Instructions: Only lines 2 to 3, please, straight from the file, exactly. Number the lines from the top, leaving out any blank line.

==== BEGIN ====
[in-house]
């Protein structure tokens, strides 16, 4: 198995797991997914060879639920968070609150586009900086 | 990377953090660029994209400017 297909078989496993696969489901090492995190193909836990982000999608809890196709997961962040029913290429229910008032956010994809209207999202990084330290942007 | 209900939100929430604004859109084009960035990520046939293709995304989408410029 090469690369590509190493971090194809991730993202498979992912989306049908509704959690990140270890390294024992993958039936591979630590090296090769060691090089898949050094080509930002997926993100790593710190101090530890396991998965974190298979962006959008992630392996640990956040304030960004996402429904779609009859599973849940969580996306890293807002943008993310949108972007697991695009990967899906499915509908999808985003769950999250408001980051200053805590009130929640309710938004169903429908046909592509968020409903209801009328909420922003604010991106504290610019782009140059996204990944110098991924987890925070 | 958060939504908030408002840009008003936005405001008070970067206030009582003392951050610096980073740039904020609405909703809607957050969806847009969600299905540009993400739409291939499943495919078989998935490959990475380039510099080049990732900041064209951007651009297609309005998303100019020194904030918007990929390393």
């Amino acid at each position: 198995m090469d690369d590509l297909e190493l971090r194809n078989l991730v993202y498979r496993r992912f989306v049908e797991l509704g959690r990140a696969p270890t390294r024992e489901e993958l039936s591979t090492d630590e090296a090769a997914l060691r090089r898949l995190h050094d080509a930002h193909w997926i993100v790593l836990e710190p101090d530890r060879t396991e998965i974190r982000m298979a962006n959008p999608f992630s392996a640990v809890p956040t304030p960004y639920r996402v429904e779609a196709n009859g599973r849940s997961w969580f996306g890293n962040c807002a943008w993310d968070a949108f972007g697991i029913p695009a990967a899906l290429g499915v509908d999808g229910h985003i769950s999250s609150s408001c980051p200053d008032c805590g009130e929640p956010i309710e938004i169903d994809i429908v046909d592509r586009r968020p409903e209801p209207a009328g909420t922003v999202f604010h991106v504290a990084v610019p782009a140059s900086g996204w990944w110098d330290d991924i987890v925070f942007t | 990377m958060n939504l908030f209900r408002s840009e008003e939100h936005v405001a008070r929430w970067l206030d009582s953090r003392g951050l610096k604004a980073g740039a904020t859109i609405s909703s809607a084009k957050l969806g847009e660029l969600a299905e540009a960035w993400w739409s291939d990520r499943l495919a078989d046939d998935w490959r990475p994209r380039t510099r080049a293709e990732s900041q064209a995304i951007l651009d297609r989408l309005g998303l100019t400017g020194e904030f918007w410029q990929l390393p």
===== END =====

């Protein structure tokens, strides 16, 4: 198995797991997914060879639920968070609150586009900086 | 990377953090660029994209400017 297909078989496993696969489901090492995190193909836990982000999608809890196709997961962040029913290429229910008032956010994809209207999202990084330290942007 | 209900939100929430604004859109084009960035990520046939293709995304989408410029 090469690369590509190493971090194809991730993202498979992912989306049908509704959690990140270890390294024992993958039936591979630590090296090769060691090089898949050094080509930002997926993100790593710190101090530890396991998965974190298979962006959008992630392996640990956040304030960004996402429904779609009859599973849940969580996306890293807002943008993310949108972007697991695009990967899906499915509908999808985003769950999250408001980051200053805590009130929640309710938004169903429908046909592509968020409903209801009328909420922003604010991106504290610019782009140059996204990944110098991924987890925070 | 958060939504908030408002840009008003936005405001008070970067206030009582003392951050610096980073740039904020609405909703809607957050969806847009969600299905540009993400739409291939499943495919078989998935490959990475380039510099080049990732900041064209951007651009297609309005998303100019020194904030918007990929390393």
């Amino acid at each position: 198995m090469d690369d590509l297909e190493l971090r194809n078989l991730v993202y498979r496993r992912f989306v049908e797991l509704g959690r990140a696969p270890t390294r024992e489901e993958l039936s591979t090492d630590e090296a090769a997914l060691r090089r898949l995190h050094d080509a930002h193909w997926i993100v790593l836990e710190p101090d530890r060879t396991e998965i974190r982000m298979a962006n959008p999608f992630s392996a640990v809890p956040t304030p960004y639920r996402v429904e779609a196709n009859g599973r849940s997961w969580f996306g890293n962040c807002a943008w993310d968070a949108f972007g697991i029913p695009a990967a899906l290429g499915v509908d999808g229910h985003i769950s999250s609150s408001c980051p200053d008032c805590g009130e929640p956010i309710e938004i169903d994809i429908v046909d592509r586009r968020p409903e209801p209207a009328g909420t922003v999202f604010h991106v504290a990084v610019p782009a140059s900086g996204w990944w110098d330290d991924i987890v925070f942007t | 990377m958060n939504l908030f209900r408002s840009e008003e939100h936005v405001a008070r929430w970067l206030d009582s953090r003392g951050l610096k604004a980073g740039a904020t859109i609405s909703s809607a084009k957050l969806g847009e660029l969600a299905e540009a960035w993400w739409s291939d990520r499943l495919a078989d046939d998935w490959r990475p994209r380039t510099r080049a293709e990732s900041q064209a995304i951007l651009d297609r989408l309005g998303l100019t400017g020194e904030f918007w410029q990929l390393p």